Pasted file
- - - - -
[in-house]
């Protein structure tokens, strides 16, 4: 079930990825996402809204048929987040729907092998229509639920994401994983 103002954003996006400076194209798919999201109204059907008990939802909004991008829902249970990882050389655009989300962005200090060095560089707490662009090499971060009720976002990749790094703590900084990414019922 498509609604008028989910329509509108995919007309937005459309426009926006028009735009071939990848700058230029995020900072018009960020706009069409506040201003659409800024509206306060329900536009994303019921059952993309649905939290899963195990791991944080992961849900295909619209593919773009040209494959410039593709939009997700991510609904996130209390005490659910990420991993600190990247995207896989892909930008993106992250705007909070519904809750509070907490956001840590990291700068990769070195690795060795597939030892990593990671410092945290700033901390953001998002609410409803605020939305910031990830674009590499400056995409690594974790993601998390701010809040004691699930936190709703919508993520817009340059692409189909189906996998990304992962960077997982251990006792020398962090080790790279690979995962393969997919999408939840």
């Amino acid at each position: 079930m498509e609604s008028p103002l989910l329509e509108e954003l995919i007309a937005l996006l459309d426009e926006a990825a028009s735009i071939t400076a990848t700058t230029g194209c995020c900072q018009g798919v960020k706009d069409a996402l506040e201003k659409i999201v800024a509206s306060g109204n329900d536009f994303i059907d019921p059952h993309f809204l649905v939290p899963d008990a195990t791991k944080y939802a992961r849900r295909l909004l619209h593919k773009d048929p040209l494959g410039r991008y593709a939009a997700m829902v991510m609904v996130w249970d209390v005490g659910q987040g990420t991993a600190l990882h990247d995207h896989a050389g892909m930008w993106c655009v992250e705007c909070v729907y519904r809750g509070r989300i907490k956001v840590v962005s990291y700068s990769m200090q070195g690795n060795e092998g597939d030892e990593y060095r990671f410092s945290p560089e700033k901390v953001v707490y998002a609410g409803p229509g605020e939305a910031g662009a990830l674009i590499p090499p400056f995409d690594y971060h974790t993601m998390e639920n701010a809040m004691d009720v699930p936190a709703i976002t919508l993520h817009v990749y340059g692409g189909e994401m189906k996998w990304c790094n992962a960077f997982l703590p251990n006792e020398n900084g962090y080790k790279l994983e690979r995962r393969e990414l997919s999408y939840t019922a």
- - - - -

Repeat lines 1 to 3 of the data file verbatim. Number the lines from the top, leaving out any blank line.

[in-house]
């Protein structure tokens, strides 16, 4: 079930990825996402809204048929987040729907092998229509639920994401994983 103002954003996006400076194209798919999201109204059907008990939802909004991008829902249970990882050389655009989300962005200090060095560089707490662009090499971060009720976002990749790094703590900084990414019922 498509609604008028989910329509509108995919007309937005459309426009926006028009735009071939990848700058230029995020900072018009960020706009069409506040201003659409800024509206306060329900536009994303019921059952993309649905939290899963195990791991944080992961849900295909619209593919773009040209494959410039593709939009997700991510609904996130209390005490659910990420991993600190990247995207896989892909930008993106992250705007909070519904809750509070907490956001840590990291700068990769070195690795060795597939030892990593990671410092945290700033901390953001998002609410409803605020939305910031990830674009590499400056995409690594974790993601998390701010809040004691699930936190709703919508993520817009340059692409189909189906996998990304992962960077997982251990006792020398962090080790790279690979995962393969997919999408939840």
């Amino acid at each position: 079930m498509e609604s008028p103002l989910l329509e509108e954003l995919i007309a937005l996006l459309d426009e926006a990825a028009s735009i071939t400076a990848t700058t230029g194209c995020c900072q018009g798919v960020k706009d069409a996402l506040e201003k659409i999201v800024a509206s306060g109204n329900d536009f994303i059907d019921p059952h993309f809204l649905v939290p899963d008990a195990t791991k944080y939802a992961r849900r295909l909004l619209h593919k773009d048929p040209l494959g410039r991008y593709a939009a997700m829902v991510m609904v996130w249970d209390v005490g659910q987040g990420t991993a600190l990882h990247d995207h896989a050389g892909m930008w993106c655009v992250e705007c909070v729907y519904r809750g509070r989300i907490k956001v840590v962005s990291y700068s990769m200090q070195g690795n060795e092998g597939d030892e990593y060095r990671f410092s945290p560089e700033k901390v953001v707490y998002a609410g409803p229509g605020e939305a910031g662009a990830l674009i590499p090499p400056f995409d690594y971060h974790t993601m998390e639920n701010a809040m004691d009720v699930p936190a709703i976002t919508l993520h817009v990749y340059g692409g189909e994401m189906k996998w990304c790094n992962a960077f997982l703590p251990n006792e020398n900084g962090y080790k790279l994983e690979r995962r393969e990414l997919s999408y939840t019922a």